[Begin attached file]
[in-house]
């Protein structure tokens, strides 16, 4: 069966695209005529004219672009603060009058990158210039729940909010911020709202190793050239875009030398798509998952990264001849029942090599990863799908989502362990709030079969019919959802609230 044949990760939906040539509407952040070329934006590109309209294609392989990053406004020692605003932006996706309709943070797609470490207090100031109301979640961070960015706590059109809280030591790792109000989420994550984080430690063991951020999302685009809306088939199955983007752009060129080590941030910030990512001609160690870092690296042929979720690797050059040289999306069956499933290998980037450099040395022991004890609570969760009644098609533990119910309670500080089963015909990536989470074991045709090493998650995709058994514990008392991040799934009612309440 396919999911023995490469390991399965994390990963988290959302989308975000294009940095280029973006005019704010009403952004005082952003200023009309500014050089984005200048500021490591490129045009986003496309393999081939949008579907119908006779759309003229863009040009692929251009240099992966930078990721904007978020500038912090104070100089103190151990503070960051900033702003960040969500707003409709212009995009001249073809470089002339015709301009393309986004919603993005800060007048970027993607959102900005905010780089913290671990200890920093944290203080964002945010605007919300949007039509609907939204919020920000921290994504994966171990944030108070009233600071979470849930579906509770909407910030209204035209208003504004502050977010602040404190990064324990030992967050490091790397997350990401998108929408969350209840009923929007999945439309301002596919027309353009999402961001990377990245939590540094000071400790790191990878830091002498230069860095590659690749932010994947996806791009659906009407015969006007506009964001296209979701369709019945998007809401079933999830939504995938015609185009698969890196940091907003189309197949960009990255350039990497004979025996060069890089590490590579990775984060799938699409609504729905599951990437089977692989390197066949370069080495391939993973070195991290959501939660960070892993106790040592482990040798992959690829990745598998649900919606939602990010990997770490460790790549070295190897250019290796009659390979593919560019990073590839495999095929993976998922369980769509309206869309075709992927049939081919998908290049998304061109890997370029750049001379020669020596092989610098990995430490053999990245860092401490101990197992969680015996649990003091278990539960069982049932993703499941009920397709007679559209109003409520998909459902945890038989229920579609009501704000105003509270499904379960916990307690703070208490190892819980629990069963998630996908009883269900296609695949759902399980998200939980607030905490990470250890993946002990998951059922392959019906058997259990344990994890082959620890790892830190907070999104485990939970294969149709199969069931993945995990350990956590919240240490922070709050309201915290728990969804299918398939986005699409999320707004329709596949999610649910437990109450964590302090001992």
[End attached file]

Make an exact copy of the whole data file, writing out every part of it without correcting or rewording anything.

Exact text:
[in-house]
């Protein structure tokens, strides 16, 4: 069966695209005529004219672009603060009058990158210039729940909010911020709202190793050239875009030398798509998952990264001849029942090599990863799908989502362990709030079969019919959802609230 044949990760939906040539509407952040070329934006590109309209294609392989990053406004020692605003932006996706309709943070797609470490207090100031109301979640961070960015706590059109809280030591790792109000989420994550984080430690063991951020999302685009809306088939199955983007752009060129080590941030910030990512001609160690870092690296042929979720690797050059040289999306069956499933290998980037450099040395022991004890609570969760009644098609533990119910309670500080089963015909990536989470074991045709090493998650995709058994514990008392991040799934009612309440 396919999911023995490469390991399965994390990963988290959302989308975000294009940095280029973006005019704010009403952004005082952003200023009309500014050089984005200048500021490591490129045009986003496309393999081939949008579907119908006779759309003229863009040009692929251009240099992966930078990721904007978020500038912090104070100089103190151990503070960051900033702003960040969500707003409709212009995009001249073809470089002339015709301009393309986004919603993005800060007048970027993607959102900005905010780089913290671990200890920093944290203080964002945010605007919300949007039509609907939204919020920000921290994504994966171990944030108070009233600071979470849930579906509770909407910030209204035209208003504004502050977010602040404190990064324990030992967050490091790397997350990401998108929408969350209840009923929007999945439309301002596919027309353009999402961001990377990245939590540094000071400790790191990878830091002498230069860095590659690749932010994947996806791009659906009407015969006007506009964001296209979701369709019945998007809401079933999830939504995938015609185009698969890196940091907003189309197949960009990255350039990497004979025996060069890089590490590579990775984060799938699409609504729905599951990437089977692989390197066949370069080495391939993973070195991290959501939660960070892993106790040592482990040798992959690829990745598998649900919606939602990010990997770490460790790549070295190897250019290796009659390979593919560019990073590839495999095929993976998922369980769509309206869309075709992927049939081919998908290049998304061109890997370029750049001379020669020596092989610098990995430490053999990245860092401490101990197992969680015996649990003091278990539960069982049932993703499941009920397709007679559209109003409520998909459902945890038989229920579609009501704000105003509270499904379960916990307690703070208490190892819980629990069963998630996908009883269900296609695949759902399980998200939980607030905490990470250890993946002990998951059922392959019906058997259990344990994890082959620890790892830190907070999104485990939970294969149709199969069931993945995990350990956590919240240490922070709050309201915290728990969804299918398939986005699409999320707004329709596949999610649910437990109450964590302090001992």